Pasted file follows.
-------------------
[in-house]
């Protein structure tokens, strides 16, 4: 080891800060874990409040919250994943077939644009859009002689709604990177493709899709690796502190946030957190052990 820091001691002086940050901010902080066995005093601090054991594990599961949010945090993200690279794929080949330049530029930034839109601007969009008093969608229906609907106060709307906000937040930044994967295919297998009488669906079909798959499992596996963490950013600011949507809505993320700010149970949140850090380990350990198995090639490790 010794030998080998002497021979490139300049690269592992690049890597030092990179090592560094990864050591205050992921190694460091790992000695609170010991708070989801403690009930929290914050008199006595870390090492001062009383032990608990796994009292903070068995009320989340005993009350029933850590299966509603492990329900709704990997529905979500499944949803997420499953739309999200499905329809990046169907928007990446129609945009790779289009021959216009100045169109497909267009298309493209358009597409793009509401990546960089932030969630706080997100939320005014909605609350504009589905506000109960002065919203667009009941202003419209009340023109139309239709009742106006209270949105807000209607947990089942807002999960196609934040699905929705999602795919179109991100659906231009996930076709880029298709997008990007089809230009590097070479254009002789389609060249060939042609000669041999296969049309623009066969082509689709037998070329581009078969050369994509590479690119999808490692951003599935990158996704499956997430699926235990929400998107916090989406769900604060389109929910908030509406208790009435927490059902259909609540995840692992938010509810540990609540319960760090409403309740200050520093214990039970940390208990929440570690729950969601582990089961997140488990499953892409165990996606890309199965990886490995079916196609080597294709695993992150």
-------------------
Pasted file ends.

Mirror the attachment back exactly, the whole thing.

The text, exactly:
[in-house]
């Protein structure tokens, strides 16, 4: 080891800060874990409040919250994943077939644009859009002689709604990177493709899709690796502190946030957190052990 820091001691002086940050901010902080066995005093601090054991594990599961949010945090993200690279794929080949330049530029930034839109601007969009008093969608229906609907106060709307906000937040930044994967295919297998009488669906079909798959499992596996963490950013600011949507809505993320700010149970949140850090380990350990198995090639490790 010794030998080998002497021979490139300049690269592992690049890597030092990179090592560094990864050591205050992921190694460091790992000695609170010991708070989801403690009930929290914050008199006595870390090492001062009383032990608990796994009292903070068995009320989340005993009350029933850590299966509603492990329900709704990997529905979500499944949803997420499953739309999200499905329809990046169907928007990446129609945009790779289009021959216009100045169109497909267009298309493209358009597409793009509401990546960089932030969630706080997100939320005014909605609350504009589905506000109960002065919203667009009941202003419209009340023109139309239709009742106006209270949105807000209607947990089942807002999960196609934040699905929705999602795919179109991100659906231009996930076709880029298709997008990007089809230009590097070479254009002789389609060249060939042609000669041999296969049309623009066969082509689709037998070329581009078969050369994509590479690119999808490692951003599935990158996704499956997430699926235990929400998107916090989406769900604060389109929910908030509406208790009435927490059902259909609540995840692992938010509810540990609540319960760090409403309740200050520093214990039970940390208990929440570690729950969601582990089961997140488990499953892409165990996606890309199965990886490995079916196609080597294709695993992150």